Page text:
It’s more and more common for the UK, and other countries, to be hit by severe storms, causing considerable flooding.

When hit by adverse weather such as floods, the roads can become very dangerous, so it’s important that you know when it’s safe to drive and how to get yourself home safely.

Here, we explain everything you need to know about driving through floods.


As with driving in any extreme weather, assess whether it is absolutely essential for you to travel. If you can avoid driving and find another means of transport, this is often a better option. If you must drive, tell a member of your family or a friend, giving them your route and expected arrival time.


If you can’t tell how deep the water is, you shouldn’t go ahead. In any case, you should avoid driving through floods if they are deeper than 6 inches. Any deeper than this and your car is likely to cut out completely, and the water could cause serious and often irreparable damage to your engine and electrics.

If the water is moving and is deeper than around 4 inches,² do not proceed to drive through the flood. Park in a safe place nearby and try to find an alternative means of getting home. If you continue driving you might lose grip of the road and your car could be dragged along into deeper, more dangerous waters.

Driving through floods

  • If you believe the flood water is at a safe height, proceed with utmost care: drive through very slowly in first gear until you are out of the water.³ This will ensure that the exhaust doesn’t flood and that water doesn’t shoot up into your engine bay and damage your electrics. If water enters your car’s air intake this is likely to cause severe damage.
  • Try not to stop – allow all oncoming traffic and cars in front to pass, to avoid having to stop in the middle of the flood. Once the road is clear, continue very carefully to keep a single flow of water passing under the car.⁴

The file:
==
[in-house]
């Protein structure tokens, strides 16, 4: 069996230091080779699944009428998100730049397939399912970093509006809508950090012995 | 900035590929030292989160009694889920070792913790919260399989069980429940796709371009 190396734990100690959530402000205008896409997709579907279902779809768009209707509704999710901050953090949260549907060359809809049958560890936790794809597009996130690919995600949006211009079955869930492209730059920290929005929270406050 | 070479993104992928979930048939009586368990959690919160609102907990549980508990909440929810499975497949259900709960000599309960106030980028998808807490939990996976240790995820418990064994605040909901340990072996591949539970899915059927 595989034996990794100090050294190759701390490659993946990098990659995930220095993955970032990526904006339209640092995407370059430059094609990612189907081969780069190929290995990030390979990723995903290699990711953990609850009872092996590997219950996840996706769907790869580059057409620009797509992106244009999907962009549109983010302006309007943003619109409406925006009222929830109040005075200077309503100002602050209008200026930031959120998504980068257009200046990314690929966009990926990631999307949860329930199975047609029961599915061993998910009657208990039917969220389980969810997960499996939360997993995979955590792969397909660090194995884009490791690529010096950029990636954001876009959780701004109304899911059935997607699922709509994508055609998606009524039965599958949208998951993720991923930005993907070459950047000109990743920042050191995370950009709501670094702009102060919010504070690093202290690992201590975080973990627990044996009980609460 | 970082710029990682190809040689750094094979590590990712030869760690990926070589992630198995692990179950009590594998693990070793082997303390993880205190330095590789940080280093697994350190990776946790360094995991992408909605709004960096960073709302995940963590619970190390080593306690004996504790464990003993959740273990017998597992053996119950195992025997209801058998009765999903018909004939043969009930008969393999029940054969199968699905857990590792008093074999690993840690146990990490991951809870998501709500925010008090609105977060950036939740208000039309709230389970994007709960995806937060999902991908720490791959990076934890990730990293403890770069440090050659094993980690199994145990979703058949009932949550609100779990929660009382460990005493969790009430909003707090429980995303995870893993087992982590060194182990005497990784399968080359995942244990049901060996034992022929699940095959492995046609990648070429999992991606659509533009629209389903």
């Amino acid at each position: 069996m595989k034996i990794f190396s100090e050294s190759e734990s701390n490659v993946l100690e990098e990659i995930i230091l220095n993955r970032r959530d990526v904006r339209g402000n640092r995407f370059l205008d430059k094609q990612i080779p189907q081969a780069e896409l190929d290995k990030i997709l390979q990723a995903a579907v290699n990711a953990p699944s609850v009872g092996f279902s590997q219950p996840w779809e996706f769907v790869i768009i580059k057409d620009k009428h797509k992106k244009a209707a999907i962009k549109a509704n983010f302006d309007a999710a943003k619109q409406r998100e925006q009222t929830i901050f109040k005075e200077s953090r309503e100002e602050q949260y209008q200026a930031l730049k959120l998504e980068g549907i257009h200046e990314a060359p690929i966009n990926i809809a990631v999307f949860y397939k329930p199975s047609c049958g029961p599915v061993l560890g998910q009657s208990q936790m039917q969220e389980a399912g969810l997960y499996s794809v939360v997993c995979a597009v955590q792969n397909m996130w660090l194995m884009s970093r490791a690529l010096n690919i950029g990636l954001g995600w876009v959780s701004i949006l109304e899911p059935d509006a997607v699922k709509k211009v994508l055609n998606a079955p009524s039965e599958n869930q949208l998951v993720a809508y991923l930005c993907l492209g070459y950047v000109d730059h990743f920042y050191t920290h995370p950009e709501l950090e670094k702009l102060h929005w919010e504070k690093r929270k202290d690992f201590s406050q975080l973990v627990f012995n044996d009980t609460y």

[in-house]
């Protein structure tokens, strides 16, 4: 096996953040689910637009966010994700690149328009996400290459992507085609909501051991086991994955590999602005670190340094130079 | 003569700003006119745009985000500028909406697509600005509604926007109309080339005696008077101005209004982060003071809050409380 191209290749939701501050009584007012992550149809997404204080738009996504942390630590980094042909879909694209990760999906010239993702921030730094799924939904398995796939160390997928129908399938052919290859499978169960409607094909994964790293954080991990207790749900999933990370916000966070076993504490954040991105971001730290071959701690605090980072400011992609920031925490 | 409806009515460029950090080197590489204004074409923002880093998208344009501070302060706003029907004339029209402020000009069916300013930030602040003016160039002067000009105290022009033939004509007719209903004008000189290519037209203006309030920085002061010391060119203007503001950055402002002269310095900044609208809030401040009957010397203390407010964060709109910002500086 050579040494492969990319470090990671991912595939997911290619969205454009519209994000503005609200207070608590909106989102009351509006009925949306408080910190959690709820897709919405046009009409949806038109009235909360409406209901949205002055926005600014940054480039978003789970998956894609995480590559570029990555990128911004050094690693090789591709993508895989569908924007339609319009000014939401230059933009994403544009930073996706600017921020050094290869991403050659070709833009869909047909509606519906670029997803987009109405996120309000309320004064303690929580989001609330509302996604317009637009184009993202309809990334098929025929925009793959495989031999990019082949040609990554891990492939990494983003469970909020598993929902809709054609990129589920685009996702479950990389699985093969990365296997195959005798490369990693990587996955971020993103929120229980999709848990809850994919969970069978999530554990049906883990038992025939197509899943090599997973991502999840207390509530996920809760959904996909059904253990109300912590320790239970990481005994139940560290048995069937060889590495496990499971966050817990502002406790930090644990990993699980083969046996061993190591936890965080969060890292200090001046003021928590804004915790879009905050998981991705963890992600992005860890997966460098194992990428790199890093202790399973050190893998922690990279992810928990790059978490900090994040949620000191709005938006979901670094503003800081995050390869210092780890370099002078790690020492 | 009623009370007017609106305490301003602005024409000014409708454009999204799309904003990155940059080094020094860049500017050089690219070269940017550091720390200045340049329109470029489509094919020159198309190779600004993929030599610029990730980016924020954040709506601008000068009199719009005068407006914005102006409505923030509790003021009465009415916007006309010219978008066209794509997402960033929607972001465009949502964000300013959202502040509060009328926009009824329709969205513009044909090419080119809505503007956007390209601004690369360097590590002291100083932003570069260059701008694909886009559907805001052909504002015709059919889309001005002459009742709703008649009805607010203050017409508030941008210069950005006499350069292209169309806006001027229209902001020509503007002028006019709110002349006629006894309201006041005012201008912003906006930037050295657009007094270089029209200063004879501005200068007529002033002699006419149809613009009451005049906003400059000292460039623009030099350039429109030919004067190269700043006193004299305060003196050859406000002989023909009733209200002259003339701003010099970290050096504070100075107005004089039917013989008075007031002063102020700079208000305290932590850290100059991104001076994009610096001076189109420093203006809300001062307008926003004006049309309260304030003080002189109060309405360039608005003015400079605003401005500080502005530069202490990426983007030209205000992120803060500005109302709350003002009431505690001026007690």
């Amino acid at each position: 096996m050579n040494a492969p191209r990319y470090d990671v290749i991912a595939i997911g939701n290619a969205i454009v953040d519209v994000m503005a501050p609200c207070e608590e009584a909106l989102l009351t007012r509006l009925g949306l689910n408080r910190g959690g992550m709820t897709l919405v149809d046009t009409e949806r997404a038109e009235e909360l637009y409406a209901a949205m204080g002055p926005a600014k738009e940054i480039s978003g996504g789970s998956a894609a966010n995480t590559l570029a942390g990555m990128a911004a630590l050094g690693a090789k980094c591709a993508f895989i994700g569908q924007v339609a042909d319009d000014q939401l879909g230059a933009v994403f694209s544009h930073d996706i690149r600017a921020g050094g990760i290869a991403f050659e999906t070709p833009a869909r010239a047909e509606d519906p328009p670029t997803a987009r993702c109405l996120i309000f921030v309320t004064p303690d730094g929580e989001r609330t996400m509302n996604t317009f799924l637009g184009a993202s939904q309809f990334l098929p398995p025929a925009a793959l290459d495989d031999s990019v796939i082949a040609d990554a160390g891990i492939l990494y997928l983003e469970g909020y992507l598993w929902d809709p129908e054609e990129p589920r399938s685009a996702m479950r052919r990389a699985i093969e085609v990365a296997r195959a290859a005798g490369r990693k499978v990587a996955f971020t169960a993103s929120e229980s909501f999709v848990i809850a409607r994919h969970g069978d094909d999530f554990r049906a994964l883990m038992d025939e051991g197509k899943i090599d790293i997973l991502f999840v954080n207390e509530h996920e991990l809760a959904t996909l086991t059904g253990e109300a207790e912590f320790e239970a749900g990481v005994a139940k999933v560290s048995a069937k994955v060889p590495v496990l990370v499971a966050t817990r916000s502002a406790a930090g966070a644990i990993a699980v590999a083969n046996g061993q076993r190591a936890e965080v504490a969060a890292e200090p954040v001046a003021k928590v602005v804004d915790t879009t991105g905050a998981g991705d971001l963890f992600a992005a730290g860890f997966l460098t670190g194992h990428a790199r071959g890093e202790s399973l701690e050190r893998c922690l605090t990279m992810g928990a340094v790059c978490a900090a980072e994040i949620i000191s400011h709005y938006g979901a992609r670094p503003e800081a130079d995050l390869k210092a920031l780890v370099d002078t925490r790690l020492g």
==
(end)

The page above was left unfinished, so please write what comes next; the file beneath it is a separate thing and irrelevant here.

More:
• Do not feel pressurised by other drivers; if you are trying to negotiate a flooded road and another vehicle is behaving aggressively behind you, do not feel under pressure to speed up.

Poor road conditions

  • Watch out for hidden potholes. If you are driving slowly enough, these should have less of an impact on your car. The cambers (edges) of the road will be the deepest; stay as close to the middle of the road as possible (on your own side, of course).
  • If you are driving on a country road, beware of ditches at the side of the road. The water means that it is a lot harder to work out where the road ends and the ditch begins.

Worst case scenario

  • Should the worst happen, and water enters your car through the engine or the air intake, and it cuts out, do not start the engine back up again⁵ – instead call for recovery and seek professional examination. Trying to start the car may pull the water further through the car’s system and cause engine failure.

Flooding and your car

  • Cars are not designed to be immersed in water. This means that when water enters certain engine components and contaminates the engine fluids, it can be extremely costly to fix.
  • Sometimes it will be considered uneconomical to salvage the engine, depending on the car’s value.
  • If salt water has entered the mechanics of your car, it is highly unlikely that it will be viable to fix it.

If your car has been badly affected while driving through floods, you should seek the attention of a mechanic as soon as possible. If caught early enough you might be able to save your car from further damage.

If you have an insurethebox policy and you have experienced damage to your car, please contact us immediately on 0333 103 0030.


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